[M]ulti-disciplinary universities that dominate the global rankings which reflect the sum of the contributions of all their disciplines, are fundamentally weakened in India.
The rapid design, evaluation and production of diagnostic tests and vaccines, and their subsequent widespread deployment across the country, in response to the pandemic is an example of what can be achieved when government institutions, civil society institutions and industry collaborate with generous funding to address the entire spectrum of science from discovery to its translation to impact the population. This multi-disciplinary and inter-sectoral approach to research should become the norm. One of the historic challenges for India’s universities has been the hiving off of the most research-intensive disciplines, such as biomedicine and technology, to subject specific institutions (such as the IITs and AIIMS), creating a patchwork of institutions that focus on specific disciplines. As a result, multi-disciplinary universities that dominate the global rankings which reflect the sum of the contributions of all their disciplines, are fundamentally weakened in India. This structural flaw in the architecture of India’s research eco-system can be addressed through enabling and incentivising research ‘clusters’ connecting universities, research institutes, NGOs and the private sector; the science that will emerge will not only be of higher societal impact but also enhance the rankings of each of the participating institutions.
Such an architectural reform requires the explicit recognition of the contributions of civil society and private sector institutions to India’s research eco-system. In my field of clinical and public health science, some of the leading institutions are NGOs (both large institutions like the Christian Medical College, Vellore, and smaller, specific theme focused organizations like Sangath) that compete internationally to win grants from the world’s most prestigious science funding agencies such as the National Institutes of Health (US), the Wellcome Trust (the worlds’ premier private foundation funding biomedical science) and the Medical Research Council (UK). Such institutions must be considered full partners of the country’s mission to generate knowledge, offering them core funding to strengthen their capacity (as has been done for some institutions such as the PHFI) and ensuring transparent opportunities to compete for government grants. The decade-old India Alliance, launched by the Department of Biotechnology in partnership with the Wellcome Trust, is an exemplar of what can be achieved through such transparent competition.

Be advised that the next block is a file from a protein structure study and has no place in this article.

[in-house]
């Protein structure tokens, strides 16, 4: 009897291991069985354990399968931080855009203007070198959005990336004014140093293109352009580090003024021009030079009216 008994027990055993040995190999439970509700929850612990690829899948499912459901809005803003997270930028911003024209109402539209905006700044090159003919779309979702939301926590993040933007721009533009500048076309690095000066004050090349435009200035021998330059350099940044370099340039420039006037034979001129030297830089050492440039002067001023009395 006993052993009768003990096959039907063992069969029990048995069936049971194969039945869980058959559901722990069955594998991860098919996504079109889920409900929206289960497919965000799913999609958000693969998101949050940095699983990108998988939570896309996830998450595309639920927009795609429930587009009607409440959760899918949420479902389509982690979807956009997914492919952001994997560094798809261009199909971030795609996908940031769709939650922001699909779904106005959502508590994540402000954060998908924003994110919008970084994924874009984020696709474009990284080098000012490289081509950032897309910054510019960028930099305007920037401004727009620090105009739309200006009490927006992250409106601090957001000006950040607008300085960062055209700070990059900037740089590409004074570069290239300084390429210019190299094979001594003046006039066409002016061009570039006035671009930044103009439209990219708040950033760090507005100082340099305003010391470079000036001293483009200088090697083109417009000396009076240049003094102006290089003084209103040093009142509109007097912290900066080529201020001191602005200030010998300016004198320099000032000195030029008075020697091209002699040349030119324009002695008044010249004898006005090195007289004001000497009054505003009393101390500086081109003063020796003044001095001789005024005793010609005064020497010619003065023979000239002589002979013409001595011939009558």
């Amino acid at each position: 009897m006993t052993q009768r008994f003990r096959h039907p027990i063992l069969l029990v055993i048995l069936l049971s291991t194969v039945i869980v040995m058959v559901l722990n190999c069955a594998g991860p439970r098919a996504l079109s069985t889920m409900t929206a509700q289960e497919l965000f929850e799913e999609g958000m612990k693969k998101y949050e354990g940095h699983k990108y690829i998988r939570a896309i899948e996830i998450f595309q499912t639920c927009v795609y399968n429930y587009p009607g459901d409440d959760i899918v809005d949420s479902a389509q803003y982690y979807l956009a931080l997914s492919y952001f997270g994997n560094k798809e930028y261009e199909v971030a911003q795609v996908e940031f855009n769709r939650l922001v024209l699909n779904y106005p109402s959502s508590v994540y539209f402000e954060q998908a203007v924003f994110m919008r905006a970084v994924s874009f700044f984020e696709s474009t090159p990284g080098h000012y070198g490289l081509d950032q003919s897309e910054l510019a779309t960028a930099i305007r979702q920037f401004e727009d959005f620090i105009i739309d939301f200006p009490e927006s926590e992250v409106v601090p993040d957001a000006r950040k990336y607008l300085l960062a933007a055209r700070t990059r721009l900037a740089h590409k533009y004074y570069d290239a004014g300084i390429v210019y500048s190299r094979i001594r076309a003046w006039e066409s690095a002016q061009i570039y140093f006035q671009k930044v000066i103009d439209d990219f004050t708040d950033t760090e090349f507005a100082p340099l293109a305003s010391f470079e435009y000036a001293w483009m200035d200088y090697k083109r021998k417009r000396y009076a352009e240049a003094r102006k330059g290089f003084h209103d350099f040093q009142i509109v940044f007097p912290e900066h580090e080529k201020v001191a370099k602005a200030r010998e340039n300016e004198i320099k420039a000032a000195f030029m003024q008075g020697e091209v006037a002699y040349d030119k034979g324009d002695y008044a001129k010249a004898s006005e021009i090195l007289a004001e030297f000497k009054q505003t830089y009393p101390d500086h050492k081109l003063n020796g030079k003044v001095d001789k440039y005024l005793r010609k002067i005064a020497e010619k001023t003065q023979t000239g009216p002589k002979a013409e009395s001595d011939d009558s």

In closing, the strategies for enhancing the ranking and impact of India’s universities and research institutions are plainly evident from how other countries have organized their knowledge sectors and from the experiences of select institutions and initiatives within India herself. All these strategies are eminently feasible and relatively simple to operationalize, but they do need the political will to implement in the spirit of catalysing the enormous, unfulfilled, potential for India’s universities and research institutions to take their rightful place in the world.